Well, to nitpick**3 ... ;-)

The Gaussian distribution is like the regression line, a model
whose virtue lies in its simplicity and tractability more than
its perfect accuracy.  The Gaussian distribution is often "good
enough" for practical purposes in the same sense that 22/7 (or
its bigger cousin 355/113) is usually "good enough" as pi.

Distributions that have a hard lower limit (e.g. zero) but no
a priori upper limit often are "close to" Gaussian but not
perfectly so...  My suspicion is that far more people have
zero skill in domain x than have twice the average skill level.

Studies have shown that excellent programmers are often 10 or
more times as effective as their lower-skilled counterparts,
hence my assumption that the distribution is actually quite
skewed.

-jn-

Avi Bryant wrote:
> 
> On Fri, 26 Oct 2001, Joel Neely wrote:
> 
> > But, unfortunately, not true.
> >
> > Half of all X are below the *median*, but not below the average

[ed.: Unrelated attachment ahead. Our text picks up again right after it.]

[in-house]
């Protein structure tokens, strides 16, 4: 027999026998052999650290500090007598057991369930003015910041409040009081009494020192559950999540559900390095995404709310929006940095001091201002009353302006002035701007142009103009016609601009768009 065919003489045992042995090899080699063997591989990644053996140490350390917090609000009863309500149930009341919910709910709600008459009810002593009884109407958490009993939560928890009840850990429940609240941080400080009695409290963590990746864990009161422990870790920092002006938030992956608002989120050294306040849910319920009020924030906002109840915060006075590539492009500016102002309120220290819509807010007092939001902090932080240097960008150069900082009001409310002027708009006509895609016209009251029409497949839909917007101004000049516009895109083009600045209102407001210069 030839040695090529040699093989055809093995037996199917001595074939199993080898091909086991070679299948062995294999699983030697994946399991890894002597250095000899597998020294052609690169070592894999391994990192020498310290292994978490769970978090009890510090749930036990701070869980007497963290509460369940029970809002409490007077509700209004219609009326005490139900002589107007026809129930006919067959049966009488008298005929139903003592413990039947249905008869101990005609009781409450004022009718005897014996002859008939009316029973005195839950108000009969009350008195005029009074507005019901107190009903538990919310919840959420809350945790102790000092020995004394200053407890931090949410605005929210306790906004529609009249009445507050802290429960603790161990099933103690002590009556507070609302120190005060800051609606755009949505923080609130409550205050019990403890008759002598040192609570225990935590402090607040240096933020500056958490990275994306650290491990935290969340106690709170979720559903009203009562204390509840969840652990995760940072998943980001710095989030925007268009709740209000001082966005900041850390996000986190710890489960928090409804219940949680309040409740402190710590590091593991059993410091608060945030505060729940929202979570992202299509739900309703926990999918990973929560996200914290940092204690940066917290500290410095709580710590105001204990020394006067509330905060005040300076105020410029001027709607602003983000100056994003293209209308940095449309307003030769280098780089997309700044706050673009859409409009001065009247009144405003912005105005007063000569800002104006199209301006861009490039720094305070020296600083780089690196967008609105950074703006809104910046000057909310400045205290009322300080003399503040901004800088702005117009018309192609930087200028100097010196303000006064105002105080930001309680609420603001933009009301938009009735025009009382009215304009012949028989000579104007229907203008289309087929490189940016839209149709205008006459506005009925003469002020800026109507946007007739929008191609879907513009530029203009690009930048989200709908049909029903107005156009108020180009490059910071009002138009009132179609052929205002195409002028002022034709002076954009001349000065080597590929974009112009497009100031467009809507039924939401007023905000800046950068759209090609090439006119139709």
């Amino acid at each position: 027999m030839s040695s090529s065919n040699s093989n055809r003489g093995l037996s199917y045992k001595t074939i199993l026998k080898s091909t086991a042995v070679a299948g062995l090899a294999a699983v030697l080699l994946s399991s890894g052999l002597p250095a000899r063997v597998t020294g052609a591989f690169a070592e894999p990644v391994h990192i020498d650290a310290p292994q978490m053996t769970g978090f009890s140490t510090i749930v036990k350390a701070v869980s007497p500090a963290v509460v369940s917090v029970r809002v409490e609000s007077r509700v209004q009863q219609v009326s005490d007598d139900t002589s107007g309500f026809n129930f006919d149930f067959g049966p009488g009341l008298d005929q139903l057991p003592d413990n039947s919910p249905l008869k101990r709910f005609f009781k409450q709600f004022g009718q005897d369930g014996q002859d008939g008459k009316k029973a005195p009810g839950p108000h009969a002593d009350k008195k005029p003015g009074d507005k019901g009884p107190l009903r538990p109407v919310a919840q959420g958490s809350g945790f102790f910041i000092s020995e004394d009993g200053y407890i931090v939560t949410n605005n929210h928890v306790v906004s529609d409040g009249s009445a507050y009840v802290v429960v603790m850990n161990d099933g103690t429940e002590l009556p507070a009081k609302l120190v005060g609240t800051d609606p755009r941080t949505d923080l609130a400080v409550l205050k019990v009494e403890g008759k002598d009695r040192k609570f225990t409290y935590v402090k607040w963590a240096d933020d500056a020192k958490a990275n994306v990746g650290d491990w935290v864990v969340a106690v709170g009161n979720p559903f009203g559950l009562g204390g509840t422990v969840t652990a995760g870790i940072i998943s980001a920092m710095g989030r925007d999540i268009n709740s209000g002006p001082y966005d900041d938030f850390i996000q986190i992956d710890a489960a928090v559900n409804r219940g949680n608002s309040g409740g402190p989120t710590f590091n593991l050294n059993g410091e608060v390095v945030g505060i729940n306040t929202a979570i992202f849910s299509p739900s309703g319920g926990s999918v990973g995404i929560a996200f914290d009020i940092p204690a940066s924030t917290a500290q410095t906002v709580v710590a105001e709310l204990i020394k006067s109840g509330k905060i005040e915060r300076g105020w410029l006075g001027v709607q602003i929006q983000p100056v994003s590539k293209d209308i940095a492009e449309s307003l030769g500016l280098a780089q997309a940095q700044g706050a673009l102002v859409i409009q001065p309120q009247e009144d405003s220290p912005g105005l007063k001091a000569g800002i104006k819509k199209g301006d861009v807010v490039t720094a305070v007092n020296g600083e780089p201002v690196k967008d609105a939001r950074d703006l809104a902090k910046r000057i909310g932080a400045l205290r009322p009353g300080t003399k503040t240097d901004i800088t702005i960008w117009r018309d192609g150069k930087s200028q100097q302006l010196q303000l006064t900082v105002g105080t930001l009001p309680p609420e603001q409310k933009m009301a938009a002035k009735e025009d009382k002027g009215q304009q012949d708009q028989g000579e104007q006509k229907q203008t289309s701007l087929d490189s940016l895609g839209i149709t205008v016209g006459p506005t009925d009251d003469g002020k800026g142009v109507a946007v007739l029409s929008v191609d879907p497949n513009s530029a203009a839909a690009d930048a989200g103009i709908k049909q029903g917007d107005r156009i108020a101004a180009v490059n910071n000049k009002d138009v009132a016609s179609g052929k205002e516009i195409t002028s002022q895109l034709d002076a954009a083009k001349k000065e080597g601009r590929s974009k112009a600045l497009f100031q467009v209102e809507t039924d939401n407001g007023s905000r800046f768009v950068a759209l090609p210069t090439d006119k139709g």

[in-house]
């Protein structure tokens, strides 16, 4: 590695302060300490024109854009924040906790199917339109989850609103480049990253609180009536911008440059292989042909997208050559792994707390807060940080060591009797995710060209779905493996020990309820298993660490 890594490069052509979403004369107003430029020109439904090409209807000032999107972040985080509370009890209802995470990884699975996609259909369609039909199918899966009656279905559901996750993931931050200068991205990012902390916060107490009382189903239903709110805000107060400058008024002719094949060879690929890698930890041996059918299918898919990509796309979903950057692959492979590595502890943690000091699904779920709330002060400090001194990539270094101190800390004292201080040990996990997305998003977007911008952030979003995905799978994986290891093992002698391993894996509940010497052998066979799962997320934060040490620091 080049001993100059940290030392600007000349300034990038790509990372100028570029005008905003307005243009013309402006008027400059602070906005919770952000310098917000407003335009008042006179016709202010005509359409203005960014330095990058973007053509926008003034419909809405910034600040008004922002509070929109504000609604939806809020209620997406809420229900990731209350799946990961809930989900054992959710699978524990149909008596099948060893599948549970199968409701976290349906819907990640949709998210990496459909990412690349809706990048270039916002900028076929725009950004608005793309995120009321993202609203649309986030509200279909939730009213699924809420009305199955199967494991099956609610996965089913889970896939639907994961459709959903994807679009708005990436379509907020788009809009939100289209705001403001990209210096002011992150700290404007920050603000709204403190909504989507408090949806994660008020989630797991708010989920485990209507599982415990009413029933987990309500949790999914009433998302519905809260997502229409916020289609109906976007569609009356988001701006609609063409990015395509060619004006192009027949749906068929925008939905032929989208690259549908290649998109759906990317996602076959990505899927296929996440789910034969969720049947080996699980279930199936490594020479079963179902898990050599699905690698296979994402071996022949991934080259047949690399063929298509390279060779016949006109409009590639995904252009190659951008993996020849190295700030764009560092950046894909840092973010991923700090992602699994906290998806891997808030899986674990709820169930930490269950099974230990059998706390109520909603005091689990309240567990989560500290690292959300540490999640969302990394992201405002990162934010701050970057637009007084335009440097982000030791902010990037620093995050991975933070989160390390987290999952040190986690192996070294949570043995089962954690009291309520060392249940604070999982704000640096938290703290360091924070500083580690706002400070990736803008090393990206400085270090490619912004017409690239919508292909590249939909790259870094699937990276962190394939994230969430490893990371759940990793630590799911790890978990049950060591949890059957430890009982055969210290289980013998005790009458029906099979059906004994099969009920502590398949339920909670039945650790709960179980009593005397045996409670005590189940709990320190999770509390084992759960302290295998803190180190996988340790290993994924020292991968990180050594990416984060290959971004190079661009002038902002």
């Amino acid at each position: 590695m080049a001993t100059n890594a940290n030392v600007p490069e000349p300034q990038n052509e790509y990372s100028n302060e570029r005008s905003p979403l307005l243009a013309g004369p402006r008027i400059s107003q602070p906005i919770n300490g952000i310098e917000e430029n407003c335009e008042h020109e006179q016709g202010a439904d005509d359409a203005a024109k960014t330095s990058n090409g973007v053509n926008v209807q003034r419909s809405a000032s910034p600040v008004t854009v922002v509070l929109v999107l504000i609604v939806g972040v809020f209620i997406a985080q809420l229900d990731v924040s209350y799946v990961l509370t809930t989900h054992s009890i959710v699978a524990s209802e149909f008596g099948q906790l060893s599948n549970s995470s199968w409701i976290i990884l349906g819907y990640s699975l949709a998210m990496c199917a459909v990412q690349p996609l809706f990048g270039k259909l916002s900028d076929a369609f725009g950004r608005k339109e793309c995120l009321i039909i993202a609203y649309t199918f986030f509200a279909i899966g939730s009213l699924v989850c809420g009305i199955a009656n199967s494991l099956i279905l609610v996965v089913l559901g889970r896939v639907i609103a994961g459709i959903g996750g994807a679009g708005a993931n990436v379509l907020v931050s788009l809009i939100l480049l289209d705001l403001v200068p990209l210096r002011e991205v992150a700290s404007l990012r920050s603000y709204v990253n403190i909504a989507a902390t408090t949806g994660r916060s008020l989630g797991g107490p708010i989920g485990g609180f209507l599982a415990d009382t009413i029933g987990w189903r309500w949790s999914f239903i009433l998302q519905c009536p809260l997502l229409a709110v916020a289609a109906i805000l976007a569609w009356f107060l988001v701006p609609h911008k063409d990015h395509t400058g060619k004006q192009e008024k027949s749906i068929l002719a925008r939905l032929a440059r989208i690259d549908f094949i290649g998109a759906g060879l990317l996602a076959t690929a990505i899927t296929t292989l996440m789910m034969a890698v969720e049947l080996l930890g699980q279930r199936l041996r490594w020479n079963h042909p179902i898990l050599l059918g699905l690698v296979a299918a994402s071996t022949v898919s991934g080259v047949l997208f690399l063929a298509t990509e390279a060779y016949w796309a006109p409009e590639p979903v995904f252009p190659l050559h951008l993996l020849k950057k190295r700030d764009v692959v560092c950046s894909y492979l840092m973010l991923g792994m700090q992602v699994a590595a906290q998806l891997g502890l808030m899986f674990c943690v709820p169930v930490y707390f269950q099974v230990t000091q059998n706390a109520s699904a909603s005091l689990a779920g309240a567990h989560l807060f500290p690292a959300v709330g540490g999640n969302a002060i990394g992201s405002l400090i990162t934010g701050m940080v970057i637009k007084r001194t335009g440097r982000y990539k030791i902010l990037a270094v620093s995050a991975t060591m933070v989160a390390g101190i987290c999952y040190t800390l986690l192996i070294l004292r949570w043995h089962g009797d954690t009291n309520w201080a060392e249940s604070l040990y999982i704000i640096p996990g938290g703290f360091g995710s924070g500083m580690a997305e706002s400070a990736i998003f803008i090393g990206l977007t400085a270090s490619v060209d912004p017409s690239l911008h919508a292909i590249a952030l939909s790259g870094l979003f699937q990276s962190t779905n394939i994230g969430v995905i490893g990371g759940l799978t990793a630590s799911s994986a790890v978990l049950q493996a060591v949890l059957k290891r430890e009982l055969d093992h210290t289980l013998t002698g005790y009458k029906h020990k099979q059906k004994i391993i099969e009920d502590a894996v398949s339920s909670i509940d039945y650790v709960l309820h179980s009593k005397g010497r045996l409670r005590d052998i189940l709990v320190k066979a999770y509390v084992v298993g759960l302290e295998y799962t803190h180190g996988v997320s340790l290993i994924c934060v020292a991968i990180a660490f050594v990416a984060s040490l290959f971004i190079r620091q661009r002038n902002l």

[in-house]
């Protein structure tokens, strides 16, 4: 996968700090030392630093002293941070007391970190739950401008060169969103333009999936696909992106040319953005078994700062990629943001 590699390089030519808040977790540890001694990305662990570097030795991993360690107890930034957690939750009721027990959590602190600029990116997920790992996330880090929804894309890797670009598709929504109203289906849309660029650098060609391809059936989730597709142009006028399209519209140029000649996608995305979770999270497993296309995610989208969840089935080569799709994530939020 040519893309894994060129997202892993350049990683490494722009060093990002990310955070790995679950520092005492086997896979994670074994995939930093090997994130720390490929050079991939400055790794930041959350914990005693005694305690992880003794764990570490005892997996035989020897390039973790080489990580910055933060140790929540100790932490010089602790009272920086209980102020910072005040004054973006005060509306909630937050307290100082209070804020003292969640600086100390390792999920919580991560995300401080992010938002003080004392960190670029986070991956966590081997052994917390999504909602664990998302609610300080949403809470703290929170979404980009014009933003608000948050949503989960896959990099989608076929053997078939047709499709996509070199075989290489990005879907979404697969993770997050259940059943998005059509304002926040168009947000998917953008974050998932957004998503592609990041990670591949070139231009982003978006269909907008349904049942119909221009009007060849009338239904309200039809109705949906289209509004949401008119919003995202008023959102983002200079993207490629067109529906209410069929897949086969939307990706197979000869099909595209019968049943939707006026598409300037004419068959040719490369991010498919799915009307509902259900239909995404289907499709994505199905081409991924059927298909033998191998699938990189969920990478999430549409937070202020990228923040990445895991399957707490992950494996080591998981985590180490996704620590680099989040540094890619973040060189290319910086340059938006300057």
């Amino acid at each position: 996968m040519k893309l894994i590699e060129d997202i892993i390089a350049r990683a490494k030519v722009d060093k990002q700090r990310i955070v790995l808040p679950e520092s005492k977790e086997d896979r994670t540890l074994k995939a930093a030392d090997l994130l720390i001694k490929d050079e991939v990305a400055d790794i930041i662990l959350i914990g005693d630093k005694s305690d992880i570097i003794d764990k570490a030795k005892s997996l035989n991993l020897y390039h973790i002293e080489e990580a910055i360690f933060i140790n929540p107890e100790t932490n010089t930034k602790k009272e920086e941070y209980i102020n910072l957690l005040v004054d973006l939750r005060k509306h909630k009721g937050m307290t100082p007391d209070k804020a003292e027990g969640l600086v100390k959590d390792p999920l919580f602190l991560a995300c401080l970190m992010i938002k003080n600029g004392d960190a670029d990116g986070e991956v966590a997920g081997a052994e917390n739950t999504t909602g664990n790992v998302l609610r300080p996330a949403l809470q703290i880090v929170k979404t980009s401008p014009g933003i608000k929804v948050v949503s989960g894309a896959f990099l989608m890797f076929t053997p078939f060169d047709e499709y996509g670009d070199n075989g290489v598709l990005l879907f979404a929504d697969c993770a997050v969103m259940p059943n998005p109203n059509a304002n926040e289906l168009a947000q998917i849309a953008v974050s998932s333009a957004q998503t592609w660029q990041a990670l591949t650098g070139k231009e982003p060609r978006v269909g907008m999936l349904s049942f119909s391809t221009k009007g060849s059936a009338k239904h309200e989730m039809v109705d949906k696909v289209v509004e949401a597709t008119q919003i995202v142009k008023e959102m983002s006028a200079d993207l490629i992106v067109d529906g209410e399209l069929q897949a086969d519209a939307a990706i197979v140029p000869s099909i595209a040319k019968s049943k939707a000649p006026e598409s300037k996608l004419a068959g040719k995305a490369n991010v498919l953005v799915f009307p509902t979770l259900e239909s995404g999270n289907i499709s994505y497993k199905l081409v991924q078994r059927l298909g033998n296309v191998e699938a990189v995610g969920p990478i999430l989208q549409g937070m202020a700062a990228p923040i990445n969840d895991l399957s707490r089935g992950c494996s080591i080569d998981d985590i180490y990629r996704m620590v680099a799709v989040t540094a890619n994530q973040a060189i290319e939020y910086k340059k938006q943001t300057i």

> > unless there's a totally symmetric distribution, which rarely
> > happens in nature.
> 
> To nitpick the nitpick - things in nature often have a gaussian (normal)
> distribution, which is indeed symmetric.  Human height, etc, show a normal
> distribution, and I don't see why programming skill wouldn't.
> 
> IANAS (I am not a statistican), however.
> 
> Cheers,
> avi
> 
> > For the collection of scores
> >
> >     50, 50, 50, 50, 50, 50, 50, 50, 50, 100
> >
> > 90% are below average.
> >
> > -jn-
> >
> > brucedickey wrote:
> > >
> > > Good one.
> > >
> > > > From: Ned Konz
> > > >
> > > > Oddly enough, half of all programmers are below average...
> >
> >

-- 
"This sentence contradicts itself -- no actually it doesn't."
-- Doug Hofstadter
                              joel<dot>neely<at>fedex<dot>com